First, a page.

Costs of trading

Discussion in 'Professional Trading' started by Fonz, May 16, 2017.

  1. Fonz


    I wanted to share a very simple cost analysis that I do every year regarding my trading activities. As an "active" trader, I really have to take the costs into consideration.

    Market data and platform fees per month:
    Tradestation Platform, Tradestation Portfolio Maestro and Tradestation RadarScreen: Free
    Prof. Market Data: $190 (indices, Globex, Amex+Nasdaq+NYSE real time)
    TWS (Interactive Brokers) platform: Free
    Prof. Market Data: $124.25 (Stock & option streaming)
    Mluticharts: Free (lifetime licence)

    Yearly commission on trading:
    Futures: $1,578 (Tradestation) 300 lots
    Overnight fees $135 (Tradestation)
    Stocks: $6,412 (IB) 584,652 shares
    Options: $13,580 (IB) Just simple calls and puts. 9972 option contracts
    Interests (IB broker paid): $680 (I use high leverage for stocks)

    Low commission on stocks & very low interest rate
    Free platforms.

    Less good:
    Commission on futures (not the best but free platforms), professional market data fees which are unavoidable.

    Overnight fees, no big deal but probably avoidable.
    Options: Even at $1.36 per contract, need to lower the costs.

    I just found eoption. The option commissions are actually amazingly low. After doing the maths, I should pay: 1092 order X $3 (commission 1) + 9972 option contracts X $0.17 (commission 2) = $4,971.
    If I go with them for option trading only, I will have won $8,609 more, next year just with this move!

    Anyway, I just wanted to share this annual review of my costs of trading.

    Anybody actually know or even trade with eOption? I still need to do some research before I open an account with them.

    Good trades!
  2. lindq


    Very nice. But you forget to calculate the most important cost of all.

    Your opportunity loss.

    What income and benefits could you have been making doing something else?
    Handle123 and Simples like this.
  3. Thank you for this overview. As absolute numbers do these costs look impressive/high to me, but I'm only a small retail trader. If you look at these yearly costs relative to your yearly profit, are these costs a high percentage?
  4. This isn't a real cost. Period

    This is the false flag flown by hindsight to remind you how much better you could have done if only you could travel back in time. It's the enemy of every trader and should be excised from your lexicon. The one thing hindsight is good for, is if your trade looks good with hindsight, it was probably a bad trade, ill considered, with too much risk.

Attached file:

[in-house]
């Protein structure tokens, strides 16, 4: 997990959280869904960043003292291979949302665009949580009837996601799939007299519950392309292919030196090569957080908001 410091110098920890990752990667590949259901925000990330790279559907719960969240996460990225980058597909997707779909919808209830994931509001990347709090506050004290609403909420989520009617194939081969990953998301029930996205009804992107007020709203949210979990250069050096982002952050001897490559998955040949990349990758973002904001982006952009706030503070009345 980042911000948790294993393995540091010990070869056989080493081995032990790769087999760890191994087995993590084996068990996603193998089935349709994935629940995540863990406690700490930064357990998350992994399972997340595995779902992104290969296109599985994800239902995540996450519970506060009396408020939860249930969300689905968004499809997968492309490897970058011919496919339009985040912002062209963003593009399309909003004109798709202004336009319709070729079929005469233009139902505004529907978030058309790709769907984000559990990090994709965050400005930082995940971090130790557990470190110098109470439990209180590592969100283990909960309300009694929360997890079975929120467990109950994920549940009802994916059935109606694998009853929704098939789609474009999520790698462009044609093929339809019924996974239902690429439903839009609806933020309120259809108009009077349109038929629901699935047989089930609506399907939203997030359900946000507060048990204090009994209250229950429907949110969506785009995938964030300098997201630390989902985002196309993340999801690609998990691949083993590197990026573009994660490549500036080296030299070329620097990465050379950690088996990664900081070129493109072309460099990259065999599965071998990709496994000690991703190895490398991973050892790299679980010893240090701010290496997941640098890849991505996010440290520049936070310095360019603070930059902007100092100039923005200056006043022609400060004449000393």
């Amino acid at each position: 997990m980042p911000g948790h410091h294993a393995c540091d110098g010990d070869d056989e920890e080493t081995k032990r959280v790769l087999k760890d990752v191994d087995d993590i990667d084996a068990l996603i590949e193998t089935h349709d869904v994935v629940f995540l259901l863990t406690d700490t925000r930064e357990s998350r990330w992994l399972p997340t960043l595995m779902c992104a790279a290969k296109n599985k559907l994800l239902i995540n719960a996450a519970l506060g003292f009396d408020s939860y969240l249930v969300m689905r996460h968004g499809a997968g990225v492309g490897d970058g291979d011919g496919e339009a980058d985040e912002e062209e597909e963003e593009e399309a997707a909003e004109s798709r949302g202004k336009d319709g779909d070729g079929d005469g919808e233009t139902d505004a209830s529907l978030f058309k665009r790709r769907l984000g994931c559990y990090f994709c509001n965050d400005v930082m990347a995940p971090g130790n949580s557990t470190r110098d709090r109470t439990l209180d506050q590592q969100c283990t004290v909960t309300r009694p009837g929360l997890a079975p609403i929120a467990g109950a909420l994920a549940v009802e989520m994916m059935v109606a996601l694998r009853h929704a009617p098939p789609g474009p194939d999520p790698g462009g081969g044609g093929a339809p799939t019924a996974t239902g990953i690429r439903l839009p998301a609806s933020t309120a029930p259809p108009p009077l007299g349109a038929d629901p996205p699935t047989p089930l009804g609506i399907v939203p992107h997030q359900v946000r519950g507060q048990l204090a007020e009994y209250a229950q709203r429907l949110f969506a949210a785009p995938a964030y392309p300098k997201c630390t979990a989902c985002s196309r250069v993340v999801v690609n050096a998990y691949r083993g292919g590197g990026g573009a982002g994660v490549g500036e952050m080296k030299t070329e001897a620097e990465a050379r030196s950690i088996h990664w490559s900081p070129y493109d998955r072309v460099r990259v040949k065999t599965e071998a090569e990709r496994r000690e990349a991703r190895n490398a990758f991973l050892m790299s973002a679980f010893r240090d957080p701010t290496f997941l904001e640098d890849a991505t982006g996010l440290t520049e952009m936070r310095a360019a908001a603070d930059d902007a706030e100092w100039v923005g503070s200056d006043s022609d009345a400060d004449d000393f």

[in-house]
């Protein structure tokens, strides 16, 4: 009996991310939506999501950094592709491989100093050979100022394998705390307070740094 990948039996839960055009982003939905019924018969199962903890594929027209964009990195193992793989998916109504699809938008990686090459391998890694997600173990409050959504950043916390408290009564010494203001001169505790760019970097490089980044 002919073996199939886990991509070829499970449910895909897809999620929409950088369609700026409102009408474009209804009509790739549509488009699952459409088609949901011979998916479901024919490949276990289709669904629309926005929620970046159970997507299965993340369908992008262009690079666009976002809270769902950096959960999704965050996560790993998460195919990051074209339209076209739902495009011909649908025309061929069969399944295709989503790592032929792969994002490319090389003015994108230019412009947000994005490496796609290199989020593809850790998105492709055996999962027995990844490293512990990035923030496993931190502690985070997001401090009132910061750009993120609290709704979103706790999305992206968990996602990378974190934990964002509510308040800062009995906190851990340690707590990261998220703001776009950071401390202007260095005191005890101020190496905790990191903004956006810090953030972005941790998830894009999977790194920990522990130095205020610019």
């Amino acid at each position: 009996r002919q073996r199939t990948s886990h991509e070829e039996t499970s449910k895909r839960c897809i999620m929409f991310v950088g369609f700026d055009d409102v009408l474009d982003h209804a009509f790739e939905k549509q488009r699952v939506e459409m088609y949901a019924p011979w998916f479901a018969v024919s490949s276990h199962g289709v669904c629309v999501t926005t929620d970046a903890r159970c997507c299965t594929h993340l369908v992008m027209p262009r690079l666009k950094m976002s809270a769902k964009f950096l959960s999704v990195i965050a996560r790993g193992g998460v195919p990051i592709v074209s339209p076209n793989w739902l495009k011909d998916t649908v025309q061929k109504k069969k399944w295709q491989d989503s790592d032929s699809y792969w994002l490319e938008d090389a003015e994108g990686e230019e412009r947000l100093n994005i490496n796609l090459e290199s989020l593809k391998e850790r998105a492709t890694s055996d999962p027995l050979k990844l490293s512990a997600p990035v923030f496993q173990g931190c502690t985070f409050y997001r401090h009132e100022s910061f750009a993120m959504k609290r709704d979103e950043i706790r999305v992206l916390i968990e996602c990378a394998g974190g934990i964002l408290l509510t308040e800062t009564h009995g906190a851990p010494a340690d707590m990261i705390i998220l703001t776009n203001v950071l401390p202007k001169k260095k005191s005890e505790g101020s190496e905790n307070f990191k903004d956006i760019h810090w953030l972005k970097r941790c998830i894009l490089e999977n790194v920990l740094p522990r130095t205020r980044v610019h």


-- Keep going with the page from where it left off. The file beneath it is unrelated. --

5. sle


    MoreLeverage likes this.
  6. It's good to do this analysis, and good to think about how you can reduce your costs, but it's also meaningless to look just at the $ cost without knowing what your account size and risk or return target is. I can't be bothered to add this up, but your total $ cost looks like it's about $25,000 a year. Now that sounds like an awful lot of money to me, but you might have a $10 million trading account, in which case it isn't.

    You may also want to include your market impact / slippage, as again this is a cost you will pay regardless of whether your trading is profitable or not.

    Let me share my own figures and explain how I'd think about them:

    Commissions £3,120 (almost entirely in futures)
    Data £120
    Net interest £600
    Slippage £2,240

    Total: £6,080

    Even allowing for currency conversion you can see why I was horrified by your figures (and they don't even include slippage).

    Now let's calculate those as a % of my notional account size (£400K):

    Commissions 0.78%
    Data 0.03%
    Net interest 0.15%

    Total: 1.52%

    That is 1.52% I have to make every year before I become profitable. Your costs (around £20,000) would equate to 5% of my account. That sounds like an enormous amount.

    Or to put it another way, I run my account at a target risk of 25% a year. So in risk units I have to make 1.52 / 25 = 0.061 Sharpe Ratio points a year before I pay my costs.

    A fairly pessimistic guess at my long run Sharpe is 0.5 (equating to a return of 12.5% a year). So I'm giving up about 12% of my likely return in costs. If I was paying £20K a year in costs then I'd be giving up 40% of my returns in costs. That's ridiculously high.

    That is the kind of units you should think about costs in.

    This isn't what opportunity cost is.

    Opportunity cost is the fact you really ought to charge yourself the money you could have earned if you weren't trading. You should also count the money you could have earned if you had invested (the opportunity cost of capital, with a commensurate level of risk as you have in your trading).

    To take an example; an extremely successful day trader with a $100,000 stake might make an average of a 100% return a year, with a standard deviation of 20% - similar to the US equity market.